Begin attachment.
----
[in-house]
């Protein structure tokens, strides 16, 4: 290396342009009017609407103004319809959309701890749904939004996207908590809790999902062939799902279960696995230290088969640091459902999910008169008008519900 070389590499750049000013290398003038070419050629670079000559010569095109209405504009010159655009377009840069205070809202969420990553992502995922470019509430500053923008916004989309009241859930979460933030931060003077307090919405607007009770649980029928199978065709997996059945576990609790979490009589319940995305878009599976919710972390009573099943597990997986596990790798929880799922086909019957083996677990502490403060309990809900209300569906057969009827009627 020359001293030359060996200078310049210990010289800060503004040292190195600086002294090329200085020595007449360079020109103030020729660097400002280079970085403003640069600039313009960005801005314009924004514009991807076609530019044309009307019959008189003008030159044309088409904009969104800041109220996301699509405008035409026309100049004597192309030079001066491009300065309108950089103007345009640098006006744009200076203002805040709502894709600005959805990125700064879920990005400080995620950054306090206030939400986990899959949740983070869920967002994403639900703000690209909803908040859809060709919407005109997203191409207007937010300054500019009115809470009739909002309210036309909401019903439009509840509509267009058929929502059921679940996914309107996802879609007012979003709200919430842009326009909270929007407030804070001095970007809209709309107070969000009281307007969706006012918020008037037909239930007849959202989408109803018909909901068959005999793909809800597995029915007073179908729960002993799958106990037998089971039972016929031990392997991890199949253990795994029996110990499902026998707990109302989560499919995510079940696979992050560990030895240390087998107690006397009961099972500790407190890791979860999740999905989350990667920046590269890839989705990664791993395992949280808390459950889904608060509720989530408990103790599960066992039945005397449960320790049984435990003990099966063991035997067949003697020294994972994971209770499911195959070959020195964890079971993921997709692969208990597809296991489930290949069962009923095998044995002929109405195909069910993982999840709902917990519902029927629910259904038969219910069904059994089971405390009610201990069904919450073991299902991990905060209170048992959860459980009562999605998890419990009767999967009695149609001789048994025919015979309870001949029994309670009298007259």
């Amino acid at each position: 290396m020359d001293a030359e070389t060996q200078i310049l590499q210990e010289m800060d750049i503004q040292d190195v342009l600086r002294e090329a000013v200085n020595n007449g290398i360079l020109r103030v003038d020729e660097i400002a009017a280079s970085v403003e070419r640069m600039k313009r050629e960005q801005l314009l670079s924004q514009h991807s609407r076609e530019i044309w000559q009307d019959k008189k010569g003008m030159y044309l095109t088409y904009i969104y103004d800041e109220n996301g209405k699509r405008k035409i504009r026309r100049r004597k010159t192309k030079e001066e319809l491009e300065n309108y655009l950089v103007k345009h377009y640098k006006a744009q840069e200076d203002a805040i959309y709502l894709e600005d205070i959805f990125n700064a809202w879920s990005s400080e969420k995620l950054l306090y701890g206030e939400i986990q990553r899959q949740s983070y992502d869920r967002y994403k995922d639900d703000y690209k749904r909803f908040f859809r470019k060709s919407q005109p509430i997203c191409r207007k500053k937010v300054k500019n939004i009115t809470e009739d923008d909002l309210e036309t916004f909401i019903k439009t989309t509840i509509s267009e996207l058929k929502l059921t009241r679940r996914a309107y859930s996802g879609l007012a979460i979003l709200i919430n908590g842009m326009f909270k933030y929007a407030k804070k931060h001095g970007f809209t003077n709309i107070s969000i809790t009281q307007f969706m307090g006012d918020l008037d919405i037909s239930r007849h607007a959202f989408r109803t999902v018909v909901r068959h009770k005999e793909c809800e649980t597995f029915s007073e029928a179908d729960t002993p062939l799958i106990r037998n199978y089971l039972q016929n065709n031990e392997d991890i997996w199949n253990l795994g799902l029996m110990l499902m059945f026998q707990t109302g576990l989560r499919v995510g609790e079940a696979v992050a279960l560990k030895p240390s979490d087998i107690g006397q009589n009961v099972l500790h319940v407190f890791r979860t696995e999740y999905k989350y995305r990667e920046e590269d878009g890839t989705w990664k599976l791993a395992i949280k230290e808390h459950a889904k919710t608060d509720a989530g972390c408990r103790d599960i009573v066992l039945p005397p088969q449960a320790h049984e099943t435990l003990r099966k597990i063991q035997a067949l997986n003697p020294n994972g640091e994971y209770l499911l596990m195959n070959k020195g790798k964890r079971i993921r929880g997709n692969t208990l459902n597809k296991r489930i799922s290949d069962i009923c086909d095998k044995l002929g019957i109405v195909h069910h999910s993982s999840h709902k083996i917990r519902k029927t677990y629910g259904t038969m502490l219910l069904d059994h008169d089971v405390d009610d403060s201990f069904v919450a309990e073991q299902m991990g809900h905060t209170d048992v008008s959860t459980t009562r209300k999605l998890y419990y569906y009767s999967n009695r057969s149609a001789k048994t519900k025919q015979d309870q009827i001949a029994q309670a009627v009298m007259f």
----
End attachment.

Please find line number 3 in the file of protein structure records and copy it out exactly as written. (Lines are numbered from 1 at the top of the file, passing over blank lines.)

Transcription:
């Amino acid at each position: 290396m020359d001293a030359e070389t060996q200078i310049l590499q210990e010289m800060d750049i503004q040292d190195v342009l600086r002294e090329a000013v200085n020595n007449g290398i360079l020109r103030v003038d020729e660097i400002a009017a280079s970085v403003e070419r640069m600039k313009r050629e960005q801005l314009l670079s924004q514009h991807s609407r076609e530019i044309w000559q009307d019959k008189k010569g003008m030159y044309l095109t088409y904009i969104y103004d800041e109220n996301g209405k699509r405008k035409i504009r026309r100049r004597k010159t192309k030079e001066e319809l491009e300065n309108y655009l950089v103007k345009h377009y640098k006006a744009q840069e200076d203002a805040i959309y709502l894709e600005d205070i959805f990125n700064a809202w879920s990005s400080e969420k995620l950054l306090y701890g206030e939400i986990q990553r899959q949740s983070y992502d869920r967002y994403k995922d639900d703000y690209k749904r909803f908040f859809r470019k060709s919407q005109p509430i997203c191409r207007k500053k937010v300054k500019n939004i009115t809470e009739d923008d909002l309210e036309t916004f909401i019903k439009t989309t509840i509509s267009e996207l058929k929502l059921t009241r679940r996914a309107y859930s996802g879609l007012a979460i979003l709200i919430n908590g842009m326009f909270k933030y929007a407030k804070k931060h001095g970007f809209t003077n709309i107070s969000i809790t009281q307007f969706m307090g006012d918020l008037d919405i037909s239930r007849h607007a959202f989408r109803t999902v018909v909901r068959h009770k005999e793909c809800e649980t597995f029915s007073e029928a179908d729960t002993p062939l799958i106990r037998n199978y089971l039972q016929n065709n031990e392997d991890i997996w199949n253990l795994g799902l029996m110990l499902m059945f026998q707990t109302g576990l989560r499919v995510g609790e079940a696979v992050a279960l560990k030895p240390s979490d087998i107690g006397q009589n009961v099972l500790h319940v407190f890791r979860t696995e999740y999905k989350y995305r990667e920046e590269d878009g890839t989705w990664k599976l791993a395992i949280k230290e808390h459950a889904k919710t608060d509720a989530g972390c408990r103790d599960i009573v066992l039945p005397p088969q449960a320790h049984e099943t435990l003990r099966k597990i063991q035997a067949l997986n003697p020294n994972g640091e994971y209770l499911l596990m195959n070959k020195g790798k964890r079971i993921r929880g997709n692969t208990l459902n597809k296991r489930i799922s290949d069962i009923c086909d095998k044995l002929g019957i109405v195909h069910h999910s993982s999840h709902k083996i917990r519902k029927t677990y629910g259904t038969m502490l219910l069904d059994h008169d089971v405390d009610d403060s201990f069904v919450a309990e073991q299902m991990g809900h905060t209170d048992v008008s959860t459980t009562r209300k999605l998890y419990y569906y009767s999967n009695r057969s149609a001789k048994t519900k025919q015979d309870q009827i001949a029994q309670a009627v009298m007259f």